The second time we were outmatched was when crossing from Guaymas on the mainland side of Mexico to Bahia de los Angeles on the Northern Baja Peninsula. We had around 60 feet of line out and were passing through the salsipuedes channel , a narrow channel renowned for its fast currents and funneling winds. Once again the call was made for “all hands to battle stations, fish on!”. I began pulling in and wham, “whoa, now this is a big fish or we just hooked the bottom” I said to Meagan, blue faced and straining to not loose my tenuous, sweaty grip on our severally outgunned hand line. I think at one point Resolute may have gone backwards, we will have to consult the GPS track for confirmation.  A little more fruitless panting and heaving on the line and we had gotten the behemoth to with, oh wait, we had given him another 40 feet putting our total line out to around 100 feet. It was at this point we we graced by one of the most amazing sights you can see, a beautiful sail rising out of the water and slicing the waves in front. We had caught a Marlin!! With a little more renewed vigor we managed to pull this 5-6 foot thrashing fish to within 50 feet of the transom when I nearly fell backwards and over the lifelines. “What was that?” I coughed as I began cautiously pulling in on the line again. We though the fish must have spontaneously died as there was clearly something on the line still but there was no fight left in him. The answer was soon revealed as we pulled the near zombie like remains of a Jack onto the side decks. The only explanation being that we had caught our Jack friend moments before he had been swallowed down and partially digested by our much larger Marlin friend. Fortunately for us, we were saved the head scratching of trying to figure out just how to get a 100 lb angry Marlin onto our boat without one of us being lanced through the stomach.

Any help identifying the shark species would be greatly appreciated by the way, my best guess was a small lemon, by I am the last person I would ask about such matters.


shark on the lure

Lifting the shark out of the water

Thrashing shark

Shark getting angry at the lure

zombie fish

Fish looking like a zombie after being inside a Marlin stomach

Life in La Paz, Mexico

Life in La Paz is easy, days full of swimming with whale sharks and eating street tacos, nights filled with eating street tacos and good beer, and finally ending with melodic music drifting down to your bed through the open hatch boards. After the open roadstead anchorages of Western Baja and the wild and crazy lifestyle of Cabo San Lucas, La Paz is a welcome change of pace and a fantastic place to get settled into life in Baja for the cruising sailor.

We spent almost three weeks exploring the sights of La Paz. And to think when we arrived we told people we would be gone in one. In cruising, changing plans is a way of life, plans are formed and reformed as fluidly and as often as the waves strike our hulls. We met some of our closest cruising friends in La Paz. Some of whom we would spend the majority of our summer in the Sea of Cortez anchored next to in the same harbors.

Swimming with whale sharks a dinghy ride away

Swimming with whale sharks a dinghy ride away

Sculptures on the malecon

Sculptures on the malecon

Sculptures on the malecon

Sculptures on the malecon

Sculptures on the malecon

Sculptures on the malecon

Flute lessons put on by our friends on s/v Orion

Flute lessons put on by our friends on s/v Orion

Roadside shrine

Roadside shrine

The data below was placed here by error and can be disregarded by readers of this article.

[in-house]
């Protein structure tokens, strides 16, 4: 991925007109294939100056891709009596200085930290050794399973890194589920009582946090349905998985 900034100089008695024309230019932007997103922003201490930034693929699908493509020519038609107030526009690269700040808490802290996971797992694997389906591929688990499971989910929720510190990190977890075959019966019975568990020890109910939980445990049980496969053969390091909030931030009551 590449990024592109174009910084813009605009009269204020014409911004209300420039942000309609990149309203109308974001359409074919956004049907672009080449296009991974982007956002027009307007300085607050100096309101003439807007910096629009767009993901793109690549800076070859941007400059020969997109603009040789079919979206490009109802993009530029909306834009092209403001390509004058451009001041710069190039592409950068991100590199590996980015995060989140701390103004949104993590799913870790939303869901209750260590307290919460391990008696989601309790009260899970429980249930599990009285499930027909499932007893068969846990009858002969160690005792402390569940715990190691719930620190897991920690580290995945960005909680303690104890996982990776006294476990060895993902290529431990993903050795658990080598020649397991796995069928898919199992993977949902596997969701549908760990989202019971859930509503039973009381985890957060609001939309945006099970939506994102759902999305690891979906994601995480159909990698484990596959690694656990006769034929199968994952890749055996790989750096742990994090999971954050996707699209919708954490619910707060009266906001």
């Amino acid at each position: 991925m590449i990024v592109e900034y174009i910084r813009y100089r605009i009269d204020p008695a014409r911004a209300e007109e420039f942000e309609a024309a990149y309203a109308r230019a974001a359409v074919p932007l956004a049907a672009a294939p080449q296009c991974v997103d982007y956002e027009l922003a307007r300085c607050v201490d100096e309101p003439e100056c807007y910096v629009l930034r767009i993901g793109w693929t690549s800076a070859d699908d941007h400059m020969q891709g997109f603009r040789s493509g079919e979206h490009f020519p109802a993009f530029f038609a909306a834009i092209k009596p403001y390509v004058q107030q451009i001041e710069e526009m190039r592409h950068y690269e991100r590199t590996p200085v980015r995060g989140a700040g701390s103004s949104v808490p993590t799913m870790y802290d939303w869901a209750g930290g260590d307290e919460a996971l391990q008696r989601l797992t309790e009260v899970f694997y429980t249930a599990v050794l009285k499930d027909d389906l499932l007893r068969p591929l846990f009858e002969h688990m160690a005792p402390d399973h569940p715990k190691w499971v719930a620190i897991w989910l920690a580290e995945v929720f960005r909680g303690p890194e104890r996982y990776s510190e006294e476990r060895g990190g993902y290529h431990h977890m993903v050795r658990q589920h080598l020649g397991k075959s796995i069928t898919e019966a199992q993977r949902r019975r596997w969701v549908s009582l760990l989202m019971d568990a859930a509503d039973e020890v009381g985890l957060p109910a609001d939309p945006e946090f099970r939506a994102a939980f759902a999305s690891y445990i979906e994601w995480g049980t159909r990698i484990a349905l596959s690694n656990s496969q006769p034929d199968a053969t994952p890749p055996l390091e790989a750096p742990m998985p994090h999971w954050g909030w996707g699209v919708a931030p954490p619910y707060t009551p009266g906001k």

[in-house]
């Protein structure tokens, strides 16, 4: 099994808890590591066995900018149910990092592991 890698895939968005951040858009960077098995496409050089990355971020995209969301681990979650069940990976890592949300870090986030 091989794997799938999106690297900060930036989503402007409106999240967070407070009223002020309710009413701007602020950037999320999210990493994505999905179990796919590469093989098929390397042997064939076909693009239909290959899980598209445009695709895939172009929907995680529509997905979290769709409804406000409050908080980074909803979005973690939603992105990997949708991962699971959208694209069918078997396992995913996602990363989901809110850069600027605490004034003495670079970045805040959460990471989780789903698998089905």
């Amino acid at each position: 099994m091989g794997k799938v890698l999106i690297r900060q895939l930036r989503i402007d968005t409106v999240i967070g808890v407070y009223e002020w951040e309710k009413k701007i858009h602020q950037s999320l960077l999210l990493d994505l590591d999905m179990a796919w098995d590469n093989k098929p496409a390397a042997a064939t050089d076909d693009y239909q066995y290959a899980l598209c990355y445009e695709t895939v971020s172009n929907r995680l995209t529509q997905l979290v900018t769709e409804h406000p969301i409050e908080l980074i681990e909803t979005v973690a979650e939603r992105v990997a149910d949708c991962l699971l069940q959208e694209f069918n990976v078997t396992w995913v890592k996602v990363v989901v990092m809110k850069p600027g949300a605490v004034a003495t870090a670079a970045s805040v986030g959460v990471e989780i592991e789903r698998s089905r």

Roadside shrine

Roadside shrine

Exploring the mountains in sierra la laguna

Exploring the mountains in sierra la laguna

Typical street menu, changes often

Typical street menu, changes often

Fish taco meal

Fish taco meal

La Paz malecon at night from Resolute

La Paz malecon at night from Resolute

Enjoying the benefits of a few nights at a marina

Enjoying the benefits of a few nights at a marina

Beautiful street art around the city

Beautiful street art around the city

Beautiful street art around the city

Beautiful street art around the city

Beautiful street art around the city

Beautiful street art around the city

Beautiful street art around the city

Beautiful street art around the city

Beautiful street art around the city

Beautiful street art around the city

Cabo San Lucas to La Paz: A Photo Essay

Since we’ve been a little preoccupied with the hurdle of creating our first sailing vlog (video log) episode 1 Resolute Sets Sail, the blog has been a touch neglected.  So please if you haven’t already watched our first episode check it out and if you like what you see Subscribe (there is a link at the end of the video or you can select the red button beneath the video if you’re watching in YouTube).

We sailed from Cabo San Lucas to La Paz stopping in Los Frailes for some incredible sunsets and balmy hikes with expansive views.  We used our pole spear for the first time and were rewarded with several nights of tasty reef fish appetizers.  Continuing north we bashed into 20 knot winds with the aid of the Sea of Cortez special, steep, short period waves.  Add to the conditions a strong current counter to the winds and it made for a rough and tedious day.  Poor planning, but chalk it up to another little adventure!

As for the rest, I will still my ceaseless ramblings for a change and let the photos do the talking…

Erik… you’re up:

S/V Resolute at anchor

Nikka enjoying the hike up from Los Frailes anchorage


S/V resolute Erik and Nikka

Nikka and Erik enjoying a cooling dip after a HOT hike


Baja, Mexico, cactus

Plenty of these guys around, careful what you touch


Small mackerel

Small mackerel we caught with the hand line


Black skipjack mackarel

A very large Black Skipjack, excellent dark meat like a steak


Baja Fish tacos

Our meal staple. Fish tacos straight out of the Sea of Cortez


Shade tree

The ONLY shade around


Beach life with a dog

Nikka enjoying a little beach life, sporting a nice lifejacket too


what lies beyond

Meagan wondering what lies beyond


beach walking

Meagan and Nikka enjoying a sunset stroll on the beach at Bahia de Los Muertos